A huge explosion on the Sun leads to a powerful solar flare

(ORDO NEWS) — During the Catholic Easter weekend, a powerful solar flare occurred on the Sun, causing radio blackouts and setting the stage for new solar storms.

According to the U.S. Space Weather Prediction Center (SWPC), operated by the National Oceanic and Atmospheric Administration, the solar flare peaked at 03:34 GMT on April 17, followed by a massive eruption on the Sun minutes later, known as a coronal ejection. masses.

The flare was registered as a class X1.1 solar storm (class X storms are the most powerful on the Sun) and lasted about 34 minutes, SWPC said.

According to SWPC, the flare occurred in regions 2994 and 2993, a cluster of active sunspots that “significantly flared” after appearing on the Sun’s eastern limb.

“Solar activity is expected to continue over the next week as these sunspots migrate across the visible disk,” the agency said in an update.

The Easter solar flare caused a brief radio outage and was classified as a type II solar radio burst, according to SWPC.

“Such bursts are due to shock waves at the leading edges of the flares,” wrote astronomer Tony Phillips. Since the eruption occurred on the easternmost limb of the Sun, the coronal mass ejection generated by it is most likely not directed towards Earth, writes Phillips.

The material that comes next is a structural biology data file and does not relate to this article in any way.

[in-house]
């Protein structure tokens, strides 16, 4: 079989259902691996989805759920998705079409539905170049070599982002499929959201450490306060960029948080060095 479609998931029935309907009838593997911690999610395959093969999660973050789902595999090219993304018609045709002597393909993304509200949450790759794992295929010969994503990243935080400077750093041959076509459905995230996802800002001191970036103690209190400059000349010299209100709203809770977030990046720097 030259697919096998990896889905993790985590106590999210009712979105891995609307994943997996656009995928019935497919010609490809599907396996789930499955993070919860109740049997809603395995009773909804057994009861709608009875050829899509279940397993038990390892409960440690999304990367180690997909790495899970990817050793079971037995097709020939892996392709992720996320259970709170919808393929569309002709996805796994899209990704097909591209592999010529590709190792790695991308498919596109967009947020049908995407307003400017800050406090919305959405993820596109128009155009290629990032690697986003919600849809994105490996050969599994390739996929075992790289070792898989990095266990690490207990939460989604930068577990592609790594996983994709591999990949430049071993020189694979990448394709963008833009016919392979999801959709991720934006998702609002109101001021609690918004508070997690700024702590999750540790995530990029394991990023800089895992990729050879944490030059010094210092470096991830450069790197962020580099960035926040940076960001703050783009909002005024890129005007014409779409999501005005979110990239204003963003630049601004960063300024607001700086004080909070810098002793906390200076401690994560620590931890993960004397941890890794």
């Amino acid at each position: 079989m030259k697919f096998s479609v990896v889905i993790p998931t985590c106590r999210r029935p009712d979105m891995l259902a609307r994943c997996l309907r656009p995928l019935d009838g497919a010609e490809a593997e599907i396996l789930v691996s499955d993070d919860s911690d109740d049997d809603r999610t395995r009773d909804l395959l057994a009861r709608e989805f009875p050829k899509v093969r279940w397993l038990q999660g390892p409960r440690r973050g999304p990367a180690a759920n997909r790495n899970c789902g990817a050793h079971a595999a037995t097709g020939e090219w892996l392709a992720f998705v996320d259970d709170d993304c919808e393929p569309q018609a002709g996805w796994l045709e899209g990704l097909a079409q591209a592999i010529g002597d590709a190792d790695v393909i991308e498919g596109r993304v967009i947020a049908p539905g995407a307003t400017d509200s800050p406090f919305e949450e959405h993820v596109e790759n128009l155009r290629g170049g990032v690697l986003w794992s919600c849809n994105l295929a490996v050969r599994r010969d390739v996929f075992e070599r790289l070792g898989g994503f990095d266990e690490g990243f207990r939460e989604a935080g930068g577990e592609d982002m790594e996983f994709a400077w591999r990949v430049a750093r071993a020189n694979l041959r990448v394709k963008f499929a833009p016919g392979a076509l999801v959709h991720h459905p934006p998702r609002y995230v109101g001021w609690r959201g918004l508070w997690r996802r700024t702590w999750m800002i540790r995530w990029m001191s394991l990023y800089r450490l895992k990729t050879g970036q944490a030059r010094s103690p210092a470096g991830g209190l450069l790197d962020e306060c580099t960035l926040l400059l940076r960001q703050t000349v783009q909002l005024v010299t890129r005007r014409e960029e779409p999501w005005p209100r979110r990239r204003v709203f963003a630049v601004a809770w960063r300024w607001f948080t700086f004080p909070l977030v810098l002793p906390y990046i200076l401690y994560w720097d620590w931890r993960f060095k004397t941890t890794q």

X-class solar flares are the most intense types of storms on the Sun. The weakest solar flares are class A flares; Class B and C outbreaks are also relatively mild.

More powerful class M and higher flares can enhance the aurora borealis on Earth, and the strongest class X flares can pose a danger to satellites and astronauts in orbit if directed directly at Earth.

Easter weekend solar flares came after an X1.3 class solar storm on March 30 and several C and M class flares in various sunspot regions in recent weeks.

The Sun is currently in an increasingly active phase of its 11-year solar weather cycle (the current cycle is known as the 25th solar cycle and began in 2019). NASA, SWPC and other solar weather scientists monitor space weather on the Sun with a number of spacecraft such as NASA’s Solar Dynamics Orbiter, NASA-European Solar and Heliospheric Observatory (SOHO) and others.


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